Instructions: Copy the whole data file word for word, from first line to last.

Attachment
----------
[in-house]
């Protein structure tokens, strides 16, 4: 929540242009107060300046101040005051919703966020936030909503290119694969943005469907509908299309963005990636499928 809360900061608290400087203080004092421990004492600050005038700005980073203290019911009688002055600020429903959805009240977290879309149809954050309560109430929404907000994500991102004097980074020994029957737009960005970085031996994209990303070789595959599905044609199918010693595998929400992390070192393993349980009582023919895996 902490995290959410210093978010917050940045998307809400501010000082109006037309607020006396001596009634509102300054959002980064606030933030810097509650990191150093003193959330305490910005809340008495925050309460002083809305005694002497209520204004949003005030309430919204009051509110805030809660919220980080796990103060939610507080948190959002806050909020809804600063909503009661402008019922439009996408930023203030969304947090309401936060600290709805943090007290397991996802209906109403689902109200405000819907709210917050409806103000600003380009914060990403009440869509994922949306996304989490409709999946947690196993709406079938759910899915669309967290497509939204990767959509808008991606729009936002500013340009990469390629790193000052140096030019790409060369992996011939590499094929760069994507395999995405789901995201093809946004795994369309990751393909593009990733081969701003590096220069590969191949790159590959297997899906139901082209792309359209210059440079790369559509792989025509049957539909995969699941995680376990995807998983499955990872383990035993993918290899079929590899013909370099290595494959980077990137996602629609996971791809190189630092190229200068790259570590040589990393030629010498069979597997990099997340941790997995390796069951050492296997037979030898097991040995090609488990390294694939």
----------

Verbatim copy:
[in-house]
């Protein structure tokens, strides 16, 4: 929540242009107060300046101040005051919703966020936030909503290119694969943005469907509908299309963005990636499928 809360900061608290400087203080004092421990004492600050005038700005980073203290019911009688002055600020429903959805009240977290879309149809954050309560109430929404907000994500991102004097980074020994029957737009960005970085031996994209990303070789595959599905044609199918010693595998929400992390070192393993349980009582023919895996 902490995290959410210093978010917050940045998307809400501010000082109006037309607020006396001596009634509102300054959002980064606030933030810097509650990191150093003193959330305490910005809340008495925050309460002083809305005694002497209520204004949003005030309430919204009051509110805030809660919220980080796990103060939610507080948190959002806050909020809804600063909503009661402008019922439009996408930023203030969304947090309401936060600290709805943090007290397991996802209906109403689902109200405000819907709210917050409806103000600003380009914060990403009440869509994922949306996304989490409709999946947690196993709406079938759910899915669309967290497509939204990767959509808008991606729009936002500013340009990469390629790193000052140096030019790409060369992996011939590499094929760069994507395999995405789901995201093809946004795994369309990751393909593009990733081969701003590096220069590969191949790159590959297997899906139901082209792309359209210059440079790369559509792989025509049957539909995969699941995680376990995807998983499955990872383990035993993918290899079929590899013909370099290595494959980077990137996602629609996971791809190189630092190229200068790259570590040589990393030629010498069979597997990099997340941790997995390796069951050492296997037979030898097991040995090609488990390294694939």